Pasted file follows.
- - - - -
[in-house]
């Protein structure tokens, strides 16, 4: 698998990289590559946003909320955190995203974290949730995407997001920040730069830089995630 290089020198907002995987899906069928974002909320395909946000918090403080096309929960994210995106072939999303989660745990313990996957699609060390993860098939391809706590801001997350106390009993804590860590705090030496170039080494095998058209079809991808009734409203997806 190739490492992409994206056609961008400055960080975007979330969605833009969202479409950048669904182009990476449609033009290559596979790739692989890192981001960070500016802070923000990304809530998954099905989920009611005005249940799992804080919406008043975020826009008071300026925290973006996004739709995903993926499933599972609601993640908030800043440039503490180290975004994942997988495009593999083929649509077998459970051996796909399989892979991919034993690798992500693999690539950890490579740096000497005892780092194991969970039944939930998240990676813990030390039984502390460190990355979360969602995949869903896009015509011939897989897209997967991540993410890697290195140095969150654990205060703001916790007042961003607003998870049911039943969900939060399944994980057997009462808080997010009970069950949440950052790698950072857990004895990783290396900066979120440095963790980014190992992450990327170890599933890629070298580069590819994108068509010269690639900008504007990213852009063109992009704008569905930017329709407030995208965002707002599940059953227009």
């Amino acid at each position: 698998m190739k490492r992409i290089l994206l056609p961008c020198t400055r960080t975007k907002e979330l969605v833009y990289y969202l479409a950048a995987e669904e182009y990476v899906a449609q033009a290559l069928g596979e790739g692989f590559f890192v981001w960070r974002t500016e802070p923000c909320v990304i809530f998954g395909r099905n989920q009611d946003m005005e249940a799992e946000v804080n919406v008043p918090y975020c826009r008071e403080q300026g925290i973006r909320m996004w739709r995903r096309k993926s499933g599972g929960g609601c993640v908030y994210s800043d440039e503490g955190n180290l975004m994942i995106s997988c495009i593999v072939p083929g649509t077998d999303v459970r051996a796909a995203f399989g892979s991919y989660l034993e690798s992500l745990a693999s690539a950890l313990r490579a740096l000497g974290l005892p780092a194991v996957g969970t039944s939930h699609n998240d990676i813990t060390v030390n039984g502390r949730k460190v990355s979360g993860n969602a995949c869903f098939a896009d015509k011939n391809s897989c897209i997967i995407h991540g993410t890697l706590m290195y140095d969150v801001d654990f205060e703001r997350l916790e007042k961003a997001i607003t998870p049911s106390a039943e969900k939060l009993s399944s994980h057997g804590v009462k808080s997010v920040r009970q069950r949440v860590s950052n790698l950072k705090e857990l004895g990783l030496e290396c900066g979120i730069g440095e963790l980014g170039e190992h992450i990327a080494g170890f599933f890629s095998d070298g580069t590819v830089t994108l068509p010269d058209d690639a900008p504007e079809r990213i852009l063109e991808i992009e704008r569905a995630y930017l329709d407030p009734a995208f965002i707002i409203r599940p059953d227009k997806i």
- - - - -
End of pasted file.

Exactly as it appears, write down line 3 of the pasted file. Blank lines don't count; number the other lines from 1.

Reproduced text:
């Amino acid at each position: 698998m190739k490492r992409i290089l994206l056609p961008c020198t400055r960080t975007k907002e979330l969605v833009y990289y969202l479409a950048a995987e669904e182009y990476v899906a449609q033009a290559l069928g596979e790739g692989f590559f890192v981001w960070r974002t500016e802070p923000c909320v990304i809530f998954g395909r099905n989920q009611d946003m005005e249940a799992e946000v804080n919406v008043p918090y975020c826009r008071e403080q300026g925290i973006r909320m996004w739709r995903r096309k993926s499933g599972g929960g609601c993640v908030y994210s800043d440039e503490g955190n180290l975004m994942i995106s997988c495009i593999v072939p083929g649509t077998d999303v459970r051996a796909a995203f399989g892979s991919y989660l034993e690798s992500l745990a693999s690539a950890l313990r490579a740096l000497g974290l005892p780092a194991v996957g969970t039944s939930h699609n998240d990676i813990t060390v030390n039984g502390r949730k460190v990355s979360g993860n969602a995949c869903f098939a896009d015509k011939n391809s897989c897209i997967i995407h991540g993410t890697l706590m290195y140095d969150v801001d654990f205060e703001r997350l916790e007042k961003a997001i607003t998870p049911s106390a039943e969900k939060l009993s399944s994980h057997g804590v009462k808080s997010v920040r009970q069950r949440v860590s950052n790698l950072k705090e857990l004895g990783l030496e290396c900066g979120i730069g440095e963790l980014g170039e190992h992450i990327a080494g170890f599933f890629s095998d070298g580069t590819v830089t994108l068509p010269d058209d690639a900008p504007e079809r990213i852009l063109e991808i992009e704008r569905a995630y930017l329709d407030p009734a995208f965002i707002i409203r599940p059953d227009k997806i």